RFID 2.0

RFID 2.0

Tikitag da Alcatel-Lucent (via Engadget)

Post do Engadget (via Fernando Firmino em email lista do GPC) mostra o Tikitag, projeto com RFID da Alcatel-Lucent com o objetivo de tornar mais fcil a “internet das coisas“. Voc pode colocar um dessas tags em qualquer coisa que ela passa a ter capacidade de conexo internet (a uma pgina prpria, a outras informaes relacionadas, etc). Esse um dos uso interessantes da RFID, para alm do uso meramente corporativo para marketing e estratgias de mapeamento de perfis de consumo. De acordo com o post:

“(…) The system, which Tikitag confidently boasts will “build the internet of things,” promises to let you add an RFID tag to anything you like and associate it with a webpage or application — for instance, a business card that links to page with all your social networking information or, less usefully, a cube that you can use to control iTunes. Intrigued? You’ll apparently be able to pick up the Tikitag reader and ten tikitags for $50 on October 1st, with boxes of 25 tikitags also available for those looking to get a little more ambitious.”

Para alm de classificar essas etiquetas RFID apenas como Spychips (dimenso grave e em expanso), elas tm a potncia para ser tambm mais uma ferramenta “bottom-up” dando s pessoas a possibilidade de produzir contedo e de anex-lo grande rede mundial. Trata-se ento de lutar contra as formas de agenciamento que colocam o usurio como alvo passivo (do marketing, das seguradoras e da publicidade) e criar outras formas de uso em que esses mesmos usurios produzam contedos e indexaes prprias. As etiquetas Tikitag representam mais uma tentativa, comercial, nesse sentido. A Nokia fez experincia similar em 2005 com o Nokia3220. Vamos ver no que vai dar.

Para mais sobre essa discusso sugiro a leitura do artigo “RFID & Agency. The Cultural and Social Possibilities of RFID”, de Klaas Kuitenbrouwer no nmero 11 da revista Open. Abaixo alguns trechos do paper:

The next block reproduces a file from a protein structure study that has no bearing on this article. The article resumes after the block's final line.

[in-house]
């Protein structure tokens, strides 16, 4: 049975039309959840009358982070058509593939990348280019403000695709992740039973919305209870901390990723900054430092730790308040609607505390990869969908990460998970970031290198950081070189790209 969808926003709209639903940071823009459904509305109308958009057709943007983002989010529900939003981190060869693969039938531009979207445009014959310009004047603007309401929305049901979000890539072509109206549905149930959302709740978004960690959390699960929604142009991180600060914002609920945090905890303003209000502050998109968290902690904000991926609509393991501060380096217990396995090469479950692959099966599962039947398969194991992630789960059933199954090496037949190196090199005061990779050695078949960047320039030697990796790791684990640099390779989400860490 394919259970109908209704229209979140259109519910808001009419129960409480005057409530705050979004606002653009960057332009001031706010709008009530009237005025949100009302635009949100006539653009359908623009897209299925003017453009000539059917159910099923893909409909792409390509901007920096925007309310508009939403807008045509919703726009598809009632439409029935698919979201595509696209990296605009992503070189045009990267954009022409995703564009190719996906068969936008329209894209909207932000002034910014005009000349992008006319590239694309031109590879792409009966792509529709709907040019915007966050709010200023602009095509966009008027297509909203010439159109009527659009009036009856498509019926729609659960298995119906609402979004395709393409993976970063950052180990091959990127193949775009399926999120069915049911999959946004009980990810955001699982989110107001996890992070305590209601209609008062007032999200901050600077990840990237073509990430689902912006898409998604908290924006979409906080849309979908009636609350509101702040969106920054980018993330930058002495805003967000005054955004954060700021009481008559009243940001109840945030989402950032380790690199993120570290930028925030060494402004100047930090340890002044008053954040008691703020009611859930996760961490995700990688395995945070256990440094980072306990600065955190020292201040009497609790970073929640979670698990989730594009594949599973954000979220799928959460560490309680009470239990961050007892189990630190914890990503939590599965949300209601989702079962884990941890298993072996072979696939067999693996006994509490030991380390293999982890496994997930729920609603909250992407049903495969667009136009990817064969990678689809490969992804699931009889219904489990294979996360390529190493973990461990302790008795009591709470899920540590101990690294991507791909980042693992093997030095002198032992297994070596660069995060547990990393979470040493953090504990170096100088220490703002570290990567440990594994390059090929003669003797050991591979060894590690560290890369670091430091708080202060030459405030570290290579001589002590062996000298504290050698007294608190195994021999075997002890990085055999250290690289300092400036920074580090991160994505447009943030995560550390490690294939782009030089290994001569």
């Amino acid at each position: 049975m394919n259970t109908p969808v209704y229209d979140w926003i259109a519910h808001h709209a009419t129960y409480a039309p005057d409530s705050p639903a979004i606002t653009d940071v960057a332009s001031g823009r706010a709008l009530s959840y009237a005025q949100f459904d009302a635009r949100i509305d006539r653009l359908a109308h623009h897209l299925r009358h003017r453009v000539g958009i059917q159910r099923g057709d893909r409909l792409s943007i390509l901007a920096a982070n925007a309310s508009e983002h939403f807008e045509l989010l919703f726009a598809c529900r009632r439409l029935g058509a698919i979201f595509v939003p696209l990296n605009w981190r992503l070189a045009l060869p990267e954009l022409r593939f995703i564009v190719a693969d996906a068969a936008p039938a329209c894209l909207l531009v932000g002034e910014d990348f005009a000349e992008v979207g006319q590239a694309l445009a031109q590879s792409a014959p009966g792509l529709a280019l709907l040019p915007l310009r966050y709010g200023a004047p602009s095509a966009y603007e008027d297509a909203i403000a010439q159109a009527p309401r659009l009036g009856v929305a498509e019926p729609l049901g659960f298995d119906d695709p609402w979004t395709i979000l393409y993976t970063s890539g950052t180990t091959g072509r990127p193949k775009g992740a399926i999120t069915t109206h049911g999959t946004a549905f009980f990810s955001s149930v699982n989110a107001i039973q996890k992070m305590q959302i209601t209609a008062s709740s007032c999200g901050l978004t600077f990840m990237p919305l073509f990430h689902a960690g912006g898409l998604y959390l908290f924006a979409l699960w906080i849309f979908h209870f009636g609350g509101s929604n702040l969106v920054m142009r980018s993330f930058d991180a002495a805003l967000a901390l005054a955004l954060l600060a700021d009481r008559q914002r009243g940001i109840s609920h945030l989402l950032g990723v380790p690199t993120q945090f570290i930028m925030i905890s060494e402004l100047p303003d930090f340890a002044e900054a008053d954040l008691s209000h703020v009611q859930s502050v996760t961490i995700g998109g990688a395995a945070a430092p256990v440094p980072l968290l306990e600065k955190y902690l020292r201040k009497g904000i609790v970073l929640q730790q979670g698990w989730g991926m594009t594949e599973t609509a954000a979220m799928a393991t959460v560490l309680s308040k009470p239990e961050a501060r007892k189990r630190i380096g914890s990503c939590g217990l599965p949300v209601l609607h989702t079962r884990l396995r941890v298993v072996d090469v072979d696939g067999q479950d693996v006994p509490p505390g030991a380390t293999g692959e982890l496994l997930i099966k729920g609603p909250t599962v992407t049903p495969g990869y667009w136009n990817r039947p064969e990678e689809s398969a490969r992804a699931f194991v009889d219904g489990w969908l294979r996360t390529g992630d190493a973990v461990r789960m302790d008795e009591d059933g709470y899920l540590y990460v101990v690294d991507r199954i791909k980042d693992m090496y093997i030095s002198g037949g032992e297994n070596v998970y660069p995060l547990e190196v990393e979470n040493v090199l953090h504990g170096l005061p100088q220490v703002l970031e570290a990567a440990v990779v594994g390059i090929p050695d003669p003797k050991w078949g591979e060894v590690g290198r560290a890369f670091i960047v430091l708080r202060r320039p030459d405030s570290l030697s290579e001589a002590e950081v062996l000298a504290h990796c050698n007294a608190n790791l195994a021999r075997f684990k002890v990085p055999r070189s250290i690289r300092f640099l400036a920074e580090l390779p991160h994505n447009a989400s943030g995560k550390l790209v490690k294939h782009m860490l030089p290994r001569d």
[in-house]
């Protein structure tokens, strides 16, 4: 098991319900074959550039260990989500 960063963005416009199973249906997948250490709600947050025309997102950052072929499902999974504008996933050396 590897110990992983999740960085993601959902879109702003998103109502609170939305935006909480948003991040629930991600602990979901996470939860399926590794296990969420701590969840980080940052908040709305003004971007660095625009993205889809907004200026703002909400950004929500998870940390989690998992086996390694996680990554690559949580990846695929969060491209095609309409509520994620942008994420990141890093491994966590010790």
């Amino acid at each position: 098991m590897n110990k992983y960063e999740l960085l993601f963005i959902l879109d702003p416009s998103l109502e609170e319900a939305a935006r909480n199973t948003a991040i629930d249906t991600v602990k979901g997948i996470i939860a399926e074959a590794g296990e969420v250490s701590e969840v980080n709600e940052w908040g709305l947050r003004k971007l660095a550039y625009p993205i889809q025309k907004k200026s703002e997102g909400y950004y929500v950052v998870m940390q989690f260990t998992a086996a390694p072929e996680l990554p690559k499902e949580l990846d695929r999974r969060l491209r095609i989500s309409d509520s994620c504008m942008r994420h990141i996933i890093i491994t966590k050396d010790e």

Projeto Zapped!, colocando uma etiqueta RFID em uma barata e largando o inseto em lojas Wall Mart, NY, 2004 (citado no texto de Kuitenbrower)

“An ‘internet of things’ can also increase the experienced value of objects. Things that are tagged can start preserving their own history. During their existence, objects gather additional value online. With the aid of rfid, whole new categories of hybrid objects and experiences will be created. As for the distribution of agency, account will then have to be taken of a new type of player: the ‘scripted’ object.

(…) The enormous interest in rfid from all those businesses for which tracking, tracing and uniquely identi?ed objects play an important role means that the advance of rfid is not going to cease for the time being. Opposition to it from consumer organizations mainly has to do with the ease with which everyone can invent privacy-threatening scenarios in a world crawling with rfids. At the same time, the complete disregard by the major market parties of a possible say on the part of consumers and citizens concerning the introduction and applications of rfid is also an important factor. One way out might be to think about other possible distributions of agency on the part of those using rfid applications. We can leave this to market forces, but it would be better to do it ourselves. Just as the Internet after the dotcom implosion has still managed to become the domain of democratic media production, so too can a large-scale implementation of rfid (after the stumbling of rfid 1.0 over privacy issues) become a terrain for a public sphere developing from bottom-up. Not all its content will be relevant, but whats more important is that rfid 2.015 offers a network for new relations between people and things15. Analogous to Web 2.0, the internet of social software and user created content.(…)”